Everyday is Sunday

Once upon a time, it was a pleasure to get to see a rare anime that few on this side of the Pacific had ever heard about. Most of the time, you'd get a chance to watch the opening episode of a series, and that might be about it. Hope of seeing more lay within the hands of friends passing around homemade subtitled VHS tapes made from those shiny wonders called laserdiscs. It was quaint in more ways than one.

What really made it difficult for review sites like mine is that a show might begin in one direction only to change course shortly thereafter. That's pretty much the case with me and Everyday Is Sunday. Until now -- March of 2010 -- I had only seen the first OVA, and I wrote a short review about it. (It was actually one of the first on the website, managing only three paragraphs...though you can still read it here in the archives, and you'll find some carryover between the two reviews.) Because of the wonders of the Internet, I have managed to see the whole thing, and so it's time for an update...especially since that first look was a bit off the mark for the whole. Everyday Is Sunday starts off looking like a romantic comedy, and that's not wholly inaccurate. There are whiffs of romance throughout the other five episodes. However, from the second OVA on, the show goes light on the lovey-dovey and heavy on the comedic aspects, lacing them with fan service. Fun? Yeah, sure, if you can appreciate the look and humor of anime from 1990 (which it turns out I still do). However, the rest of the show simply doesn't live up to the promise of its opener.

Everyday Is Sunday begins with a flashback to a young girl running from a man in a rain jacket right into the path of an oncoming truck. The man injures his hand when saving her, but the day is saved. Some time later, we meet Yumi, a brand-new police officer who is ready to bash some criminals. But in a case of mistaken identity, she arrests Toru, a young magician, who she thinks is a notorious pickpocket. Turns out that he's the man who saved her years ago from that truck. Flabbergasted, she nevertheless manages to find the real pickpocket and throttle him. But Yumi has always been haunted by that incident late one night and the sweet man she misjudged...and now that she's met him again, she's strangely attracted to him.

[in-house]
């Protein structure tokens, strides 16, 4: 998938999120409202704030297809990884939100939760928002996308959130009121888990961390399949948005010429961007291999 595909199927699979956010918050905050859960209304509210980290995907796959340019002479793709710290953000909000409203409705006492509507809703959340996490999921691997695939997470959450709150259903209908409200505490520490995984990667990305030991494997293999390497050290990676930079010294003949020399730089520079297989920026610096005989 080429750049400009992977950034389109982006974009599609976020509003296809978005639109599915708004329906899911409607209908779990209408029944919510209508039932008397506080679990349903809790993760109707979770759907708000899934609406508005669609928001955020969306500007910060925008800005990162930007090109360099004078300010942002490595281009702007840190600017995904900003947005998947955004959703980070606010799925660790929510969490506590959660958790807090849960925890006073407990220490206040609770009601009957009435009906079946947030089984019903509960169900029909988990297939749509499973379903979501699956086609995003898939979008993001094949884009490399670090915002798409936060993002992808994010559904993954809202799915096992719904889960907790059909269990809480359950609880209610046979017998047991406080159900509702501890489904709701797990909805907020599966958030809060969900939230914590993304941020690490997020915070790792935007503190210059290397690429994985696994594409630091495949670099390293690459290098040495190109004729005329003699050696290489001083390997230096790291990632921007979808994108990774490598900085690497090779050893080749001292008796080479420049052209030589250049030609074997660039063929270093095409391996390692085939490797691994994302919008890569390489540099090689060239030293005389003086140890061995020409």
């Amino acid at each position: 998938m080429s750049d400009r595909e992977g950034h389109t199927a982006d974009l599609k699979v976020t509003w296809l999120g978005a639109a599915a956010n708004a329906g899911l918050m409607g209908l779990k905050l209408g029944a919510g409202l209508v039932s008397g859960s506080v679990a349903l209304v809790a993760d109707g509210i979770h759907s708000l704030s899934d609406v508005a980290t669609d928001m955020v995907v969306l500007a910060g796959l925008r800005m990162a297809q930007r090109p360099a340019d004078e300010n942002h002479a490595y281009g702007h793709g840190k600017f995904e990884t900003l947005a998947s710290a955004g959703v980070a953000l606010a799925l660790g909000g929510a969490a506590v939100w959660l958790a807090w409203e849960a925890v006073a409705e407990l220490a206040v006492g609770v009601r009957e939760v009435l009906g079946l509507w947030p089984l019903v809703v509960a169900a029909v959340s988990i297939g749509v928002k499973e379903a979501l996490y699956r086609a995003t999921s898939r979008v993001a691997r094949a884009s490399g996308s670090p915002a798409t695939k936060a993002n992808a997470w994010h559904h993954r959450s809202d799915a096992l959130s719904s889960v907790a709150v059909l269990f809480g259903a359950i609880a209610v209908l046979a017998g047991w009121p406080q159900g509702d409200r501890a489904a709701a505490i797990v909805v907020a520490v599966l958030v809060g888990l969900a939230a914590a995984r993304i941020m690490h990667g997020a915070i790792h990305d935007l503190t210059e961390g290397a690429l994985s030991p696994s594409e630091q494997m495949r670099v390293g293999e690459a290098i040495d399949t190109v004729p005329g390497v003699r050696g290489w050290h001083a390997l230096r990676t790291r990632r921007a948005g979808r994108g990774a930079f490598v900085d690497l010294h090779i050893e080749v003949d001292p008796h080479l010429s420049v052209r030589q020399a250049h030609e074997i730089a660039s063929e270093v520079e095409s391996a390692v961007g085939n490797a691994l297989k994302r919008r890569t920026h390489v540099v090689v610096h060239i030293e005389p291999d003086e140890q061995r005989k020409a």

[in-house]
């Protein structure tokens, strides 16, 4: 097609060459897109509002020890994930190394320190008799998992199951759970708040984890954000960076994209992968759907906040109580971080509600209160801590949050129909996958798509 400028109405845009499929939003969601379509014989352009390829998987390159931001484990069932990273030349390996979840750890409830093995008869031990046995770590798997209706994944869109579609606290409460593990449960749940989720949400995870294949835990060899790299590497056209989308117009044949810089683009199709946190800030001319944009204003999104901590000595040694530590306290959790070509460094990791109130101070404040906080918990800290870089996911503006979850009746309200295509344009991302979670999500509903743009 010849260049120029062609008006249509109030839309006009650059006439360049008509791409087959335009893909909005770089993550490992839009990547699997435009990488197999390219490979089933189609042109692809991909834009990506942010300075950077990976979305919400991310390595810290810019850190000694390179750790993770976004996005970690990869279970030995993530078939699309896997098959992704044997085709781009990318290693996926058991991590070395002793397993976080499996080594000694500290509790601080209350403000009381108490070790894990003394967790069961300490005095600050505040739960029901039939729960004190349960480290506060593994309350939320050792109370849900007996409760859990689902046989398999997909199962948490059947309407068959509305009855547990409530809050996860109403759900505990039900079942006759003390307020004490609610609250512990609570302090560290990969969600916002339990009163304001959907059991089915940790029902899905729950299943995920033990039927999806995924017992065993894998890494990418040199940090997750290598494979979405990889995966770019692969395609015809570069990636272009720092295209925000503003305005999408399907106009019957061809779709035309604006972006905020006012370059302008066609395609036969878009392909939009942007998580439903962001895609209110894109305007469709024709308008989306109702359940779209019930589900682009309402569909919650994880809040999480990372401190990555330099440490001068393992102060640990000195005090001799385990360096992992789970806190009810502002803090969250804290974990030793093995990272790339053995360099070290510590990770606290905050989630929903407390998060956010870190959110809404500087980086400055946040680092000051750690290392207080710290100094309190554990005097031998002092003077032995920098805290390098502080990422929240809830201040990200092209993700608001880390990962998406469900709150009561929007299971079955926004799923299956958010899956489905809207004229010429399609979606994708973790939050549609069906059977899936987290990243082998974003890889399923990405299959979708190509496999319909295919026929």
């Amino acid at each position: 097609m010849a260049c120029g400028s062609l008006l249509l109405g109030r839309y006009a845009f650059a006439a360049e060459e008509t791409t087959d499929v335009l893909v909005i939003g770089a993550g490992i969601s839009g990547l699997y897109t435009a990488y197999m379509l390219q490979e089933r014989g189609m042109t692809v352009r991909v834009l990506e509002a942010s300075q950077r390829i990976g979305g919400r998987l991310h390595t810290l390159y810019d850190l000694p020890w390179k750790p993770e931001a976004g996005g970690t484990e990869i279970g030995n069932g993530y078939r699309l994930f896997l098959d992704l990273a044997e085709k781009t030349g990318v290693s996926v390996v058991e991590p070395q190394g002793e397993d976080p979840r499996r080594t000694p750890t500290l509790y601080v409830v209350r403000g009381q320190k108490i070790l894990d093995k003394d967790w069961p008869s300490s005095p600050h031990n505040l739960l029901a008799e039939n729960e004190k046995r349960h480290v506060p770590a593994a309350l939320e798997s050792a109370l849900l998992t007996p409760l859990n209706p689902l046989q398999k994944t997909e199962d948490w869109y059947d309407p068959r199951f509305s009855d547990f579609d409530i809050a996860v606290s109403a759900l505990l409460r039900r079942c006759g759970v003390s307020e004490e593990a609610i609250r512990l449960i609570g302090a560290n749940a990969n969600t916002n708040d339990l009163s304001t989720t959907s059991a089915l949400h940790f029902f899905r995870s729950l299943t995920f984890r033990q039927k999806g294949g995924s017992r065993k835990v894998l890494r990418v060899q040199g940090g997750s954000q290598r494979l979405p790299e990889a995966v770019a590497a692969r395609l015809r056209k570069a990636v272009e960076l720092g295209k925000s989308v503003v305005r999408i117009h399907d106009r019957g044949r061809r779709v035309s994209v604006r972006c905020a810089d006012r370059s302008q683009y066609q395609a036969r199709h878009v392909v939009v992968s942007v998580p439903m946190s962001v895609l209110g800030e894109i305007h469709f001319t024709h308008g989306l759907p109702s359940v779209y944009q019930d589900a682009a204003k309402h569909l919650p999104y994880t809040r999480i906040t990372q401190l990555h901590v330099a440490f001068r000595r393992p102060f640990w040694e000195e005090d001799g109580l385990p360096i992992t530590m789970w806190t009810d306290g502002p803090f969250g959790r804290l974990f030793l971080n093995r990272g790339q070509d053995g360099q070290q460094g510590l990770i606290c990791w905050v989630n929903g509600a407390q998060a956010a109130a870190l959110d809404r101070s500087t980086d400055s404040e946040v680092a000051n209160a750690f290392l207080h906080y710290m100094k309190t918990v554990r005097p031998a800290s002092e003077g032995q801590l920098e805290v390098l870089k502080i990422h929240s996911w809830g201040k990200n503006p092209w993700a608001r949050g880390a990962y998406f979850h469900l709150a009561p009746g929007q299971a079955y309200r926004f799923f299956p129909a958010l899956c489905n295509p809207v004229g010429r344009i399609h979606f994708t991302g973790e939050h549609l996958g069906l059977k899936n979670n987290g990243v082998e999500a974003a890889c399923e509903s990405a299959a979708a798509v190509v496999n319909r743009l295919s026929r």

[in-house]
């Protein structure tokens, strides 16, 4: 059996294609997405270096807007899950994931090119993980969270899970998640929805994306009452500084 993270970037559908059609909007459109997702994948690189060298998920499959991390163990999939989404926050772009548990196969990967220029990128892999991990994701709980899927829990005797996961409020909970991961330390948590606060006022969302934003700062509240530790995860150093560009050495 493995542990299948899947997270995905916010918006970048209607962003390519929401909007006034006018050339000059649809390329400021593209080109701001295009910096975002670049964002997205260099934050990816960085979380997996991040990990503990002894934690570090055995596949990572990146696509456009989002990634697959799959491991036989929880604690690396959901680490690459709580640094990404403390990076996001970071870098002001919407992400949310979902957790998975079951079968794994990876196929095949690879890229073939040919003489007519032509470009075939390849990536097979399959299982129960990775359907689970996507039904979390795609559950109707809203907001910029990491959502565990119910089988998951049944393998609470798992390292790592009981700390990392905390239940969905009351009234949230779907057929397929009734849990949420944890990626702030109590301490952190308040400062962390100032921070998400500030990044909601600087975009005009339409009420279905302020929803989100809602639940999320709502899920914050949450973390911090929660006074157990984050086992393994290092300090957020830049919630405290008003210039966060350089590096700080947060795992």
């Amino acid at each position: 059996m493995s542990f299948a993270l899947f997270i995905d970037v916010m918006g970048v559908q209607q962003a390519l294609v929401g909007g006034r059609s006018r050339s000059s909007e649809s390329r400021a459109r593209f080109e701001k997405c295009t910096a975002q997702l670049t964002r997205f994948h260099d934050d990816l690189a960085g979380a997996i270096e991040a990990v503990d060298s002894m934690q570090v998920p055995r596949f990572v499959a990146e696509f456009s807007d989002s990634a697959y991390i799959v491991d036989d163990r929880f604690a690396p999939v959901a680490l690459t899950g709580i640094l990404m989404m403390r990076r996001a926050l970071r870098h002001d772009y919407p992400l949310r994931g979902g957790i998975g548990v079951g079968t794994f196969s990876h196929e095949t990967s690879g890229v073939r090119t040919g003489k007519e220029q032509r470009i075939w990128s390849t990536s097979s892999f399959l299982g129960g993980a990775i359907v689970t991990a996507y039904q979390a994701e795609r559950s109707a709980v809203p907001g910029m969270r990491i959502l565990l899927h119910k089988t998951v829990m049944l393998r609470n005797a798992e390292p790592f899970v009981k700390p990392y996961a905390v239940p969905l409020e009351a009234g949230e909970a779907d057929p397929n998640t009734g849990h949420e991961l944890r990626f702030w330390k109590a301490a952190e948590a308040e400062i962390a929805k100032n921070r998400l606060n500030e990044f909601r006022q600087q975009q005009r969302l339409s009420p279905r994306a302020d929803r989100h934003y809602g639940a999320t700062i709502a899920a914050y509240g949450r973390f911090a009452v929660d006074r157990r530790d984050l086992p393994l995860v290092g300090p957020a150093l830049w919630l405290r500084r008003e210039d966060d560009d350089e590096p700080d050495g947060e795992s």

Through the next five episodes, while the relationship between Yumi and Toru alternately simmers and stagnates, she gets a hotheaded new partner who's also a bit of a dunce. If that's not enough, she winds up on guard duty for an old friend, an idol singer who kind of hates her guts a little bit. Between policing a local festival, meeting Toru's magic sensei from America, and getting tricked into participating in a sumo tournament, who has time for romance?

If you can't handle watching shows that remind you of the early canon of Rumiko Takahashi, you really don't need to read any further, as Everyday is Sunday is quite similar. The animation style is old and was on the way out when it was created, but I don't mind that. The artwork itself looks like an ordinary TV show from the era, which is surprising given that OVAs usually had higher budgets. Don't expect visual wonders.

I mentioned in my original review a certain similarity to Maison Ikkoku, and that felt (and looked) true from the first episode. But the way that the romance was sidelined from there on makes the rest of the show feel like a realistic and grounded version of Those Obnoxious Aliens...minus the aliens and adding stand-ins from You're Under Arrest and Patlabor. In fairness, though, the less plot-oriented the show becomes, the funnier it gets. In a surprising twist, the last episode (the one with the sumo wrestling) is by far the most amusing, primarily because the show isn't worried about introducing any more characters and just has fun. Had it continued in this vein, I'm sure it would have become far more well-known than it did. I have to admit that every episode had a couple of good laughs, and it's worth finding if you need a goofy old-school grin or two. (If you're in a hurry, just watch the first and last episodes, which are easily the best of the run.)

But problematically, when a show sets itself up as a romantic comedy, taking out the romance and adding in cheesecake fan service is a sure way to annoy some of your viewers. The show had to have been geared for middle schoolers -- the opening song has nothing to do with police business but with suffering through homework, for crying out loud -- and I'm sure that appealing to guys on the cusp of adolescence with flashes of animated female flesh was the point. But there were elements at the beginning that could have given the show crossover appeal. My main disappointment was not the added comedy, it was the loss of the romance replaced with peekabo nudity and a slightly coarser tone.

Did I like Everyday is Sunday? Yep, and my 16-year-old self back when this show came out in Japan would have liked it even more. Rather like Orange Road, which I thought was pretty great in the early '90s, it's a show that still holds charms, but it's best watched through the proverbial lens of nostalgia. There's still a sweet core that I found appealing many years ago that still rings through, even if it doesn't follow through in the way I would have hoped.

Everyday is Sunday -- mild violence, language, brief nudity and fan service -- B